Having to consider your own mortality is a sensitive subject. It’s made even more complicated when you consider the financial well-being of your dependents. Luckily, there’s life insurance, which provides you with the assurance that upon your passing, your family and dependents will be taken care of.
When it comes to life insurance, there are many options available. The two most common types of life insurance are term life insurance and whole (or permanent) life insurance. But what kind is right for you? When looking for life insurance quotes, it’s helpful to understand what each type offers, and what the cost to you will be.
What Is Term Life Insurance?
Term life insurance is coverage that is provided to you for a specific period of time or term. Whether it’s ten, twenty, or thirty years, during the term, the costs will remain the same, although these may change when it’s time to renew the policy. A benefit of term life insurance is that most policies allow you to convert to permanent, or whole life, insurance but changes to your health, job, or lifestyle may affect your premiums.
In general, term life insurance is an excellent option if you are looking for an affordable policy that provides temporary protection. For example, a colleague recently purchased Term Life Insurance for himself when his wife went back to school. If anything were to happen to him, he wanted to ensure that her education and expenses were covered until she re-entered the workforce. It is also a good option if you are a business owner who is looking for key person protection – or insurance coverage for individuals that play an invaluable role in a company. With businesses experiencing turnovers in staff and unpredictable longevity, it’s a safe way to get coverage while not making long-term commitments.
While term life insurance is a more affordable option than whole life insurance, it’s important to reiterate that term policies are only valid for a limited amount of time. Term life insurance can be looked upon as an option if you are looking to create replacement income for your dependents in case of death, as it provides a tax-free payment to your beneficiary. If, on the other hand, you want to ensure that you’re covered for your entire life, and to make sure that your family will have the money needed to cover your funeral and any outstanding financial debts, you might want to consider Whole Life Insurance.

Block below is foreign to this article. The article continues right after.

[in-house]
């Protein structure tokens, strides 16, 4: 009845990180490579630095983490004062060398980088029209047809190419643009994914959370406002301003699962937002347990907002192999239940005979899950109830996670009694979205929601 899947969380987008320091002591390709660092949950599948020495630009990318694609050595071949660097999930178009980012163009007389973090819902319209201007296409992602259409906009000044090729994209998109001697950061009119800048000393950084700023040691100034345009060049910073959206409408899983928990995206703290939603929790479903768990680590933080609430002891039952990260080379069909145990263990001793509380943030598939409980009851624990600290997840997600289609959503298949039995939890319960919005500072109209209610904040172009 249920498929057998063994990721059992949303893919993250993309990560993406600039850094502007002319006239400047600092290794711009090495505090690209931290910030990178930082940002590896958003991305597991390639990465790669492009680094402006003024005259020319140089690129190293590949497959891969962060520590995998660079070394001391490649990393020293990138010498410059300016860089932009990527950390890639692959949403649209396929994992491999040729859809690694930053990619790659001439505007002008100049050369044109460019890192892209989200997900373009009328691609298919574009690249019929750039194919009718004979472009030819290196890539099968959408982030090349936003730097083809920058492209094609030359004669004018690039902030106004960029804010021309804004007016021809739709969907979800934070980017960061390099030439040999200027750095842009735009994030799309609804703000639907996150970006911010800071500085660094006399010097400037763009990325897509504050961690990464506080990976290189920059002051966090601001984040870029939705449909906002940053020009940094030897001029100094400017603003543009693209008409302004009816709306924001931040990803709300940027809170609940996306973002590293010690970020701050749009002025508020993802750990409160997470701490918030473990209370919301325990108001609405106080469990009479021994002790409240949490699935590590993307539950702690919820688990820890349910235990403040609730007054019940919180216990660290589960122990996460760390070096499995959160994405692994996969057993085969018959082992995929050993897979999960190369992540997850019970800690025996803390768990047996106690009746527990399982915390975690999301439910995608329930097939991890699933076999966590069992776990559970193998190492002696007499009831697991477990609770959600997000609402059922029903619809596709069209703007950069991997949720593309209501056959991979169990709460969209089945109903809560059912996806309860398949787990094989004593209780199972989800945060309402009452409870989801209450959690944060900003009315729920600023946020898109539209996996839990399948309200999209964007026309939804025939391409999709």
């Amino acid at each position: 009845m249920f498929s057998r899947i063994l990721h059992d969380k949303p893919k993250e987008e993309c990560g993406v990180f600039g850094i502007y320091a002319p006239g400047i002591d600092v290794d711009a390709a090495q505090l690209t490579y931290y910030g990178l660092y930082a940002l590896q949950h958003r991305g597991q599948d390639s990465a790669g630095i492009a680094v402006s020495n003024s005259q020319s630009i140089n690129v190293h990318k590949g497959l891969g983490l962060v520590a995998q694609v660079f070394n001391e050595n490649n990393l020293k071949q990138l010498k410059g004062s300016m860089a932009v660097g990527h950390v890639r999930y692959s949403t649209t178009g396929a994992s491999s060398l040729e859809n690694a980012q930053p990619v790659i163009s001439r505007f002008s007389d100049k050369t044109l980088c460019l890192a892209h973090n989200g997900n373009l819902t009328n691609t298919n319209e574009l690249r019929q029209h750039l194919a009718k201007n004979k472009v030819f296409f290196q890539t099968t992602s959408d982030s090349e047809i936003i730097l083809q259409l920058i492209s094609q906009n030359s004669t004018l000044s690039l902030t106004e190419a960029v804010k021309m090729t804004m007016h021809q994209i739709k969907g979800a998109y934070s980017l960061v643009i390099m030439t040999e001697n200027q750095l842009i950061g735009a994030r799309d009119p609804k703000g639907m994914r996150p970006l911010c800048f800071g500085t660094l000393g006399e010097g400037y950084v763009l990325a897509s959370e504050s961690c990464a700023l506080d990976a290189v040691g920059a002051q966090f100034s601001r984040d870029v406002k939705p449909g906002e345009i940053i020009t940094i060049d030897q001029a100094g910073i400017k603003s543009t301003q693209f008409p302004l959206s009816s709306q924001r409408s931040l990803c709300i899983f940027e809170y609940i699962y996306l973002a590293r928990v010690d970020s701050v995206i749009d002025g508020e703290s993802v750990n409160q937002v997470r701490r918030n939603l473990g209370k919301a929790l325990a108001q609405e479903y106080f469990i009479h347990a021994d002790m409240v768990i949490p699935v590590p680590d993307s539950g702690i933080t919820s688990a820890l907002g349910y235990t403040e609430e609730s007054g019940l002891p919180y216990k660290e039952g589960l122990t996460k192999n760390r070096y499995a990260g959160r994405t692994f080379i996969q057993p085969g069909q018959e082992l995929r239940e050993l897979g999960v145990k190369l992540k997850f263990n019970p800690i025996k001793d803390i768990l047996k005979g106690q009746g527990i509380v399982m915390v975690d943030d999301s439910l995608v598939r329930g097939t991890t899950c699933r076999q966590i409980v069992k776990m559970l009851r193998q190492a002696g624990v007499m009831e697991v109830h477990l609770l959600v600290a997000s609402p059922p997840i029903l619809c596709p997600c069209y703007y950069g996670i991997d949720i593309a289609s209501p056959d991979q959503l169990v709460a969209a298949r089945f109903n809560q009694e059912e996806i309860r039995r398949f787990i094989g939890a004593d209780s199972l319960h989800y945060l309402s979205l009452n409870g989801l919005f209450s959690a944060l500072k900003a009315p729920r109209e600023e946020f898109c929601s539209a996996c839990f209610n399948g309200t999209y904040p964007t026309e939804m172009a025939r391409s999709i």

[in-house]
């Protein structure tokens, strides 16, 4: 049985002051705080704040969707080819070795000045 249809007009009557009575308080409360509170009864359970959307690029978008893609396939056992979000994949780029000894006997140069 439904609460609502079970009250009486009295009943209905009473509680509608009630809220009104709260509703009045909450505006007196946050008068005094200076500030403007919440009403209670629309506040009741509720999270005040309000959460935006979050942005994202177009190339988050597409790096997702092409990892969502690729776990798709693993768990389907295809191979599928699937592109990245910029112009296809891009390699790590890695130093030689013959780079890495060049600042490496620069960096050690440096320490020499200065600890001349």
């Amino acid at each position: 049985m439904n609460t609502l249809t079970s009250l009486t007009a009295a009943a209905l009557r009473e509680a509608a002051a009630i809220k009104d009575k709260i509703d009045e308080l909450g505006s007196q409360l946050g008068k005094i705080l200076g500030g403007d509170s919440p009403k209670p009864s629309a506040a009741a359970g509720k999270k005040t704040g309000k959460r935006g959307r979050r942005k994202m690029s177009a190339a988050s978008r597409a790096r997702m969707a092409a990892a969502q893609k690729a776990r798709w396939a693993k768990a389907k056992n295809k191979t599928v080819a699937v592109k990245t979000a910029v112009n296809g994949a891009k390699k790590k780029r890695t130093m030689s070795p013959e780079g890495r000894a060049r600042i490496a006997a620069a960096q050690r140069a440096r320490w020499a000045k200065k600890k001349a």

What is Whole Life Insurance?
Whole life insurance, or permanent life insurance, is coverage for an entire lifetime, paid out upon your death. Most whole life policies require you to pay annual premiums, but these premiums are usually at a fixed rate regardless of your health. Some whole life insurance policies allow you to pay the premium for a certain period (for instance, 20 years), and never have to pay again after that time.
If you are looking for a life insurance policy that will be beneficial for estate planning, or if you are planning on making a significant charitable donation upon your death, then whole life insurance may be for you. With the policy being guaranteed until the time of your death – not just for a term – whole life insurance provides assurance that your dependents will have financial security at the time of your death.
So Which Insurance Is Right For You?
When thinking about life insurance, you have to consider both your present financial situation and the long-term benefits of the policy. As with any decision, it’s important to look at the options available to you and to consider what is best for your given situation. Term life insurance tends to be a good option for young families who require temporary protection while paying off mortgages and saving for the future. Because it is initially more affordable than whole life insurance, term life policies allow individuals to maximize their financial savings while still having protection. If you choose a term life insurance policy, you need to be aware that, should you want to renew your policy at the end of the term, the cost of renewal can be substantially higher than when you first signed up for it. This is due, in part, to the fact that it is generally more costly to insure older individuals than it is younger ones.
Whole life insurance is an investment for life where premiums build cash value, or that can add to the death benefit payout. With most policies offering a guaranteed cost for life, you may find yourself paying more up front, but in the long term, you will see cost savings and efficiencies. For instance, unlike term life insurance, whole life policies can provide individuals with tax-free income through leveraging. This works by borrowing money against your own policy, which will need to be paid back with interest, but usually at a much lower rate than bank loans or credit cards. These policies could be substantially more expensive on a month-to-month basis initially, but you will also know that the premium will most likely remain unchanged for your lifetime.
By considering your present financial needs and long-term goals, and by comparing the term life insurance and whole life insurance policies that are available, you’ll be able to make an informed decision about what type of life insurance is right for you. Planning for your financial needs and those of your dependents after your death is painful, but the right insurance policy can help ensure a positive future for your loved ones.